"Next year's elections to the European parliament also look like a possible breakthrough moment for a European Tea Party. The parliament has traditionally been the most federalist institution in Europe, acting as a lobby group for the transfer of more powers to Brussels. But next May's elections are likely to show a surge in votes for eurosceptic parties across the continent."
America's debt-ceiling crisis achieved something quite remarkable. It made the EU look well governed by comparison. Both the EU and the US systems are weighed down with checks and balances that make it hard to get things done. But Europe currently has one thing going for it that America lacks. All the most important decision makers in Brussels are committed to making the system work. There are no Tea Party types who regard compromise as a betrayal.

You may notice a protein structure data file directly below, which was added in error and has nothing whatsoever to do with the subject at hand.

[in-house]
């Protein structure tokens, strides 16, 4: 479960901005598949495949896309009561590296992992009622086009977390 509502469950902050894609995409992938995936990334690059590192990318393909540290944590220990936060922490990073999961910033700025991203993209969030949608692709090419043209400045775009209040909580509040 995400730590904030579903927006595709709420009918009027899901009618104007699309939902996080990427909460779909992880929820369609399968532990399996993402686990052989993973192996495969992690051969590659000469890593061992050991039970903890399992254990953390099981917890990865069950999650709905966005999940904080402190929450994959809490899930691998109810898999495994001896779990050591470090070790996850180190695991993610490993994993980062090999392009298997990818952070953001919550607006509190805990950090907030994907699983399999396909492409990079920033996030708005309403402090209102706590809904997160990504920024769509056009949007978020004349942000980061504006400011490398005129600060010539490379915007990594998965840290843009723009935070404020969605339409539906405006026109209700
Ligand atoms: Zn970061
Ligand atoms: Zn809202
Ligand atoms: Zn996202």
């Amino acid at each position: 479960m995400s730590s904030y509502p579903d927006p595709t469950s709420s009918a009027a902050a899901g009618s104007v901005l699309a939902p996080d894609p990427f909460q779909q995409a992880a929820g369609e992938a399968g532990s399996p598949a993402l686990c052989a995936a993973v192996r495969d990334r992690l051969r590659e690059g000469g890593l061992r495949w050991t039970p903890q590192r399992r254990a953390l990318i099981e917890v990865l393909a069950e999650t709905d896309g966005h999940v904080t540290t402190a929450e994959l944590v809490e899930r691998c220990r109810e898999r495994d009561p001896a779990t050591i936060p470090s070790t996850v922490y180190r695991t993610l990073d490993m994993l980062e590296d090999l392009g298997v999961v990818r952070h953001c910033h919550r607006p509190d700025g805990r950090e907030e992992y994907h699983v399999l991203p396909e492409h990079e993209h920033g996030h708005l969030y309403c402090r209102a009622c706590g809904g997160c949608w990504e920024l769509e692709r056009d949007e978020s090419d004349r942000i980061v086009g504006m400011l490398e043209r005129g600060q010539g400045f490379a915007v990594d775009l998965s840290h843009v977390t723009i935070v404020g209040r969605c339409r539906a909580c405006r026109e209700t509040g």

This broad centrist consensus was an unacknowledged strength of the EU throughout the euro crisis. Although it became routine to complain that European leaders always do "too little, too late", the markets also realised that – even if Europe's leaders did not get it right first time – they would just reconvene, at yet another emergency meeting, and keep bashing away at the problem. The fact that all 28 national leaders at EU summits are committed to working together is crucial in keeping the euro alive.